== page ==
• Were you optimistic from the start that ITF may reduce your ban-period, since they have done it in the past?

  • Do you think it would be rightful to define you as a person who is tough in the face of adversities?

  • Do you think another player with the strength of her game intimidate you in the same way as you have done with your opponents in the past?

  • After having won all the Grand Slams, what other tennis goals do you want to achieve?

  • What did it mean to you to have the support of the number 1 male tennis player in the world, Novak Djokovic, when the ban was imposed on you?

  • Were you able to accept the 15-month, unjustified ban imposed on you by the ITF as your misfortune?

  • What are the lessons that you have learned from the ban that was imposed on you by the ITF?

  • Why do you start your book with a quote from Nelson Mandela?

  • How do you handle criticism?

  • Why do you not want to think about leaving a legacy at this point in your career?

  • What are the things that give you the push to play?

  • Why is winning every tournament, every match, so important to you?

  • What do you think you had as a professional tennis player that made you stand out in the crowd?

  • Can you share an incident from your childhood where you showed great amount of tenacity and ressilience?

  • How has repetition created discipline in your life and how have you leveraged it in your career?

  • How did your father become so much determined that he made really hard choices for the sake of your development in your childhood days?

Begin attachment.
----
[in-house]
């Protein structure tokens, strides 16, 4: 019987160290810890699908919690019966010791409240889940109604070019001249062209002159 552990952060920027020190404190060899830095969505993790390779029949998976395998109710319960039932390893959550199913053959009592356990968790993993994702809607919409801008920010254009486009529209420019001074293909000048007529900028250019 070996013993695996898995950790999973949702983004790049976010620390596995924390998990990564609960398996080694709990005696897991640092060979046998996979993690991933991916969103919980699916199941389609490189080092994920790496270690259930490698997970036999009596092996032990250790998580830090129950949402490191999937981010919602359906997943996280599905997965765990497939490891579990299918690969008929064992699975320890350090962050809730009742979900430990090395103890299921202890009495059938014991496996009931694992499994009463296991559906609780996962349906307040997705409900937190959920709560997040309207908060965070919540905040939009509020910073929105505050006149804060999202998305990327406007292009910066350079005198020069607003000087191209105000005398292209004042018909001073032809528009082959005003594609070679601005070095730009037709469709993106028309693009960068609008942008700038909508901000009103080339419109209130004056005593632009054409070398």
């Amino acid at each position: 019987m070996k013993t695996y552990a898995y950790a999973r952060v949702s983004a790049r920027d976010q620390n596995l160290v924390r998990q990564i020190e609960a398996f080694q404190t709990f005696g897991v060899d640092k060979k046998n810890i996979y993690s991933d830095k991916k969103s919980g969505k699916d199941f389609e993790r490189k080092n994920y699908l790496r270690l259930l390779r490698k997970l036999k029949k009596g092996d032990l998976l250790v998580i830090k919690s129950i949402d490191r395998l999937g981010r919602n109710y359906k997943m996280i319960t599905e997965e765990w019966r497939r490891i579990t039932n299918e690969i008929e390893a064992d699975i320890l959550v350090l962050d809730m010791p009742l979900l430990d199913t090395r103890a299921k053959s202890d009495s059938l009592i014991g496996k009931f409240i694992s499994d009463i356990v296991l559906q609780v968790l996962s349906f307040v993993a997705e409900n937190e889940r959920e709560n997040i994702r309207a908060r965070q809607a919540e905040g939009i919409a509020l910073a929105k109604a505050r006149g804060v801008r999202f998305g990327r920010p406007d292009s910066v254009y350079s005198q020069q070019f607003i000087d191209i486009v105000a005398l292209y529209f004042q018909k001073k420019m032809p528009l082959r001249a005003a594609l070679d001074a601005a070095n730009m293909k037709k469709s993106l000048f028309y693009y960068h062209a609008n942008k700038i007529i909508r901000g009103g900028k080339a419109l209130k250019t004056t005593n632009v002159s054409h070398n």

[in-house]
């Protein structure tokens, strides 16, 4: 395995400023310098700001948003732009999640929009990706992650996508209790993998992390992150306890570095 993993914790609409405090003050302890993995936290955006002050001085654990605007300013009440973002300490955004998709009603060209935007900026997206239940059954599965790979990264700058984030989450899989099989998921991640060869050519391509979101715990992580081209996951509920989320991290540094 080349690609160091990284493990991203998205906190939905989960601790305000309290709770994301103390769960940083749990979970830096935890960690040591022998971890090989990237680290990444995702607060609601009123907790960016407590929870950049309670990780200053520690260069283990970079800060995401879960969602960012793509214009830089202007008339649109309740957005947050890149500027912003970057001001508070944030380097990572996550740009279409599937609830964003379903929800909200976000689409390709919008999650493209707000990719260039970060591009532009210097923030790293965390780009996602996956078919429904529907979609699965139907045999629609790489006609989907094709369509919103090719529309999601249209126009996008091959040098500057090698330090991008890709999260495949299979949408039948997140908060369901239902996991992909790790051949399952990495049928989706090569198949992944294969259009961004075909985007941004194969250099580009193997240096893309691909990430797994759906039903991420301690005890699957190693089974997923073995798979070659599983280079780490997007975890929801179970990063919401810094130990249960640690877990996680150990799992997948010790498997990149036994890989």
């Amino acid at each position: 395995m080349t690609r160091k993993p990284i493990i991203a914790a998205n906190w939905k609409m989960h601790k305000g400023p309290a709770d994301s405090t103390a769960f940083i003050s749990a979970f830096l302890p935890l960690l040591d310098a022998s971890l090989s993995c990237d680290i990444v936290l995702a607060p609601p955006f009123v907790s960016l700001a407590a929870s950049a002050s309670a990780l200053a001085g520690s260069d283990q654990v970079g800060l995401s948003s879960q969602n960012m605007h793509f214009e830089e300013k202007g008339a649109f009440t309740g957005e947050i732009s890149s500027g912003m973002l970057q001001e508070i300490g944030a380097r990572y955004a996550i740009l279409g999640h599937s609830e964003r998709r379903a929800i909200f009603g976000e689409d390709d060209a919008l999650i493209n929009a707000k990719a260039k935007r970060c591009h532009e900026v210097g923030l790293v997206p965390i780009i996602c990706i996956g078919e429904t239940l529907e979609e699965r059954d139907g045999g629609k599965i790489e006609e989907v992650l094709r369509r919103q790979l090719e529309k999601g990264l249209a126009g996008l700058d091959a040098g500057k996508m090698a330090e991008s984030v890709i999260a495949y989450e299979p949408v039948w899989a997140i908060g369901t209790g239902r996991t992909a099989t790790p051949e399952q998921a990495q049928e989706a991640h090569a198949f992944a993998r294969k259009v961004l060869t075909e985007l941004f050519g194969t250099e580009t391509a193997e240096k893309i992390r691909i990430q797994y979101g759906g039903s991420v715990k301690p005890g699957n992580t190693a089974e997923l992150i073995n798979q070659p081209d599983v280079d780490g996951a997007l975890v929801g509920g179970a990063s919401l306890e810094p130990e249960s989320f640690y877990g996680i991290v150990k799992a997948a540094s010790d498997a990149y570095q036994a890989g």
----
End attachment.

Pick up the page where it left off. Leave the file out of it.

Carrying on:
• What is a trait in your father that is immensely motivating?

  • How did the isolation in your early years helped to develop you as a professional you are today?

  • How much do you use the intimidation factor in your game to your advantage?

  • What is one strength which is most valuable to you?

  • How do you become so indomitable on the court?

  • Why would you not want your daughter to play tennis?

  • If you could live in a world where your physicality never detoriates, how long would you play tennis?

  • What is your vision for your business post-tennis?

  • What is the impact that you want to have on the world?

  • How was your experience playing for a charity event organized by Elton John, in front of a crowd after a big break?

  • How relaxing had it been for you when the ITF shortened the ban period, imposed on you, by 9 months?

  • How has the period away from tennis, when you were banned, different from the time when you were injured?

  • What are a few things you learned from the time away from the game?

  • Being the superstar you are, what is something about you that makes you a normal person?

  • What do you think is the biggest internal difficulty you have faced?

  • What are the biggest lessons that each one of your parents have taught you?

  • What does having a mental edge over your opponents mean to you?

  • In what programme did you participate, in Harvard Business School and how was it different from the tennis-court?

  • What were the things that you learned from your case study at Harvard Business School?

  • What are the different businesses you have and why?

  • How are you able to manage doing different things at the same time?

  • Why are you so driven to win, even after achieving so much?

  • Do you have any regrets about things that you couldn’t do or achieve along the way?

  • What would it take from you to have best of all the worlds?

  • Do you have mental practice that you do before you go out on the court?

  • What do you think it is about athletes not doing well after they retire?

  • How do you think you are different from most athletes who fall into depression when something bad happens to their lives?

  • What would you say are your fears?

  • Are their any questions you would want people to ask?

  • For what are you most grateful in your life?

  • What would be the three most important truths or lessons by which you want the world to remember you?

  • What was the reason behind the grunting noise you make?

  • What did it mean to you to defeat Simona Halep, the no. 2 seeded player in 2017 US Open, which was your comeback year?

  • Why does the Wimbledon 2004 finals has been an important match in your rivalry with Serena Williams?